If you’ve been reading my blog for awhile and / or following me on social media, you’ve probably already heard me express my sadness over the fact that blogging has changed a lot over the years. I fell in love with reading blogs before I fell in love with writing them, and my interest was based on a genuine desire to follow along with the lives of my favorite bloggers. Real, interesting humans, because I cared more about their words than the way they looked. When I started my own blog, it was much more personal, but over the years it shifted into more of an informational website with a little bit of personal life here and there.
That happened for a few reasons. It was partly a conscious shift, and partly unconscious. I think a lot of bloggers felt it when the world started to “speed up” and Internet users became greedy for instant information, with less of an interest in other people’s lives. It seemed like people didn’t really care to read personal updates anymore, and all content takes a lot of time, so that’s the type that most of us cut.
The other piece of it, though, was self-protection. Sometimes it gets exhausting when you’re sharing a lot of your personal life, people read things out of order, things get misconstrued – all of that. The last few years have been a whirlwind for me. When I started my blog in college, it was somehow easier for me to write every single day and fit time in for everything. I also didn’t sleep, so I’m sure that was a factor… As I started working full-time, traveling a lot more, starting more businesses, expanding my brand, prioritizing my sanity, and so on, time became harder to find. I could barely keep my head on straight enough to update my closest friends on what was going on, or even keep up myself, so updating the rest of the world got put on the back burner. This was easy enough to do working under the assumption that, well, no one wanted to read that stuff anyways. Right?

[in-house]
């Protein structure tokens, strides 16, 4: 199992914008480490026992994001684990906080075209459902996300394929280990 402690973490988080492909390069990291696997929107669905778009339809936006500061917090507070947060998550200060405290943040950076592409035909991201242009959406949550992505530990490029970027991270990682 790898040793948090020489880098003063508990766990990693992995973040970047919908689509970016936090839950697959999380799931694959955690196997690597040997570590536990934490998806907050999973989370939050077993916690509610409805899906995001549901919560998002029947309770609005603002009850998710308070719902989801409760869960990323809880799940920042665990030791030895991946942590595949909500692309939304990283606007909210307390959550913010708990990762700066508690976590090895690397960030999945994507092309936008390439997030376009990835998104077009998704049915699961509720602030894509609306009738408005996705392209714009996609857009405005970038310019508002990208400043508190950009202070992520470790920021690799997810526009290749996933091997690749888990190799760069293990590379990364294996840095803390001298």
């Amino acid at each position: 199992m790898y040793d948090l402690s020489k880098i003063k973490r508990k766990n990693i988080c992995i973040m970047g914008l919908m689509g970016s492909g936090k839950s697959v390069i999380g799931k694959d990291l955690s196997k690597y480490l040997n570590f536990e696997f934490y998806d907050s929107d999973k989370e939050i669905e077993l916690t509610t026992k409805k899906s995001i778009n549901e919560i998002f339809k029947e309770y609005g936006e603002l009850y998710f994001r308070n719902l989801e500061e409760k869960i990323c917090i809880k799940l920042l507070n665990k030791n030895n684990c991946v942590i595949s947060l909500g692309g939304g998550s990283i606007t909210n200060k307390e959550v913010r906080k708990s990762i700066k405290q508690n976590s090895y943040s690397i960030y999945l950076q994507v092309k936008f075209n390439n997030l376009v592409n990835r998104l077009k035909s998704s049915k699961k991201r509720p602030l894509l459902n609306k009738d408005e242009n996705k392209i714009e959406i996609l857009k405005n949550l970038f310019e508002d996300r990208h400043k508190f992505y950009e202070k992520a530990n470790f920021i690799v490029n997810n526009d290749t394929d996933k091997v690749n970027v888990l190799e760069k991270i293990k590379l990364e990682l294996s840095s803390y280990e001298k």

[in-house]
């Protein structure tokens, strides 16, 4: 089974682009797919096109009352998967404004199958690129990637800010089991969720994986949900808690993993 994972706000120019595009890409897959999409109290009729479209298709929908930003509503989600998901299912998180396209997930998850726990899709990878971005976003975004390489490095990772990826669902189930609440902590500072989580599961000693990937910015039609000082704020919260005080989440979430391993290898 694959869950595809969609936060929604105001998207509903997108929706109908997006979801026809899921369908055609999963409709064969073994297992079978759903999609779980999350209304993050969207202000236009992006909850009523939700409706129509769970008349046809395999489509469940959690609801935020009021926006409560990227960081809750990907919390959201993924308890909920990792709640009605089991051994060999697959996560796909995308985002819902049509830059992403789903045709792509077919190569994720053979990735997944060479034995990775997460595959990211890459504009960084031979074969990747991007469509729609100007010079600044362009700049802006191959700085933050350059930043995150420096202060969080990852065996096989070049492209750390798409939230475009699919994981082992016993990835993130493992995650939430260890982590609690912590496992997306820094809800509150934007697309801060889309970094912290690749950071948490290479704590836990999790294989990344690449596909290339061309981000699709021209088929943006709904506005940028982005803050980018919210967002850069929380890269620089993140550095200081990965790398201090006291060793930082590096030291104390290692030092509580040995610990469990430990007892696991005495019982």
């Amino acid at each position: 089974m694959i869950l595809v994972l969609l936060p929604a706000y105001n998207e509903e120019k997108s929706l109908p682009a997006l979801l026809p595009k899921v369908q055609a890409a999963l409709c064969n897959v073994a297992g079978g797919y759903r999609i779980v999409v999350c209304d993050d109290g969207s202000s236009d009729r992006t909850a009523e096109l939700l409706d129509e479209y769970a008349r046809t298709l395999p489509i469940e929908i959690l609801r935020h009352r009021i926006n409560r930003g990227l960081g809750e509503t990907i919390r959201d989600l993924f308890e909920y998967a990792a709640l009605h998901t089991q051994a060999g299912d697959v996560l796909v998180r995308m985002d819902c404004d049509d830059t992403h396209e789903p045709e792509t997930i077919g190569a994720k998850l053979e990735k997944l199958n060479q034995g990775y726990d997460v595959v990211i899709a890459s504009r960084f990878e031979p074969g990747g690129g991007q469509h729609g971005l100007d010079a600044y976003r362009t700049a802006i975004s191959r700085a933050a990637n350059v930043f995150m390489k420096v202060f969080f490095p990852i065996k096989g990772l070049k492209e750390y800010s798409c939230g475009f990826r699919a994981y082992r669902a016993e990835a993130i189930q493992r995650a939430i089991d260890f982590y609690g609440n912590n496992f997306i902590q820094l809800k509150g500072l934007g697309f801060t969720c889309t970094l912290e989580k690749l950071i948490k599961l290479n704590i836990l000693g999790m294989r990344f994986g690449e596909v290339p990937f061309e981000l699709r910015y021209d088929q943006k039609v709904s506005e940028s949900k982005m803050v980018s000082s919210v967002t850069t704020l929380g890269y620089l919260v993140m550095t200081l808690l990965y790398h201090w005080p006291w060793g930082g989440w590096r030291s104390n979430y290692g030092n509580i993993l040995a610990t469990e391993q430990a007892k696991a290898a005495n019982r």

Instagram blew up in a new way when Instagram stories arrived on the scene, and suddenly it became easier than ever before to share intimate details of your daily life with all of your followers, all in 10 second clips. It’s much faster to film a 10 second clip than to write an entire blog post, and people were actually watching stories. Instagram became the place for personal content, but then it became the place for “informational content” as well when people started to see how big the audience was on the platform. People were getting too lazy to go to an actual website – why would they when they could just scroll through a feed and pick up bits and pieces of a wider variety of content? More content, less details, less decisions. Instagram made it easy to keep up with hundreds of people at once instead of just a few favorite websites you had to take the time to read. We got caught up in convenience.
But it was also a very accessible way to create an immediate, interactive community. People could watch stories, comment on your photo, interact with each other, and so on.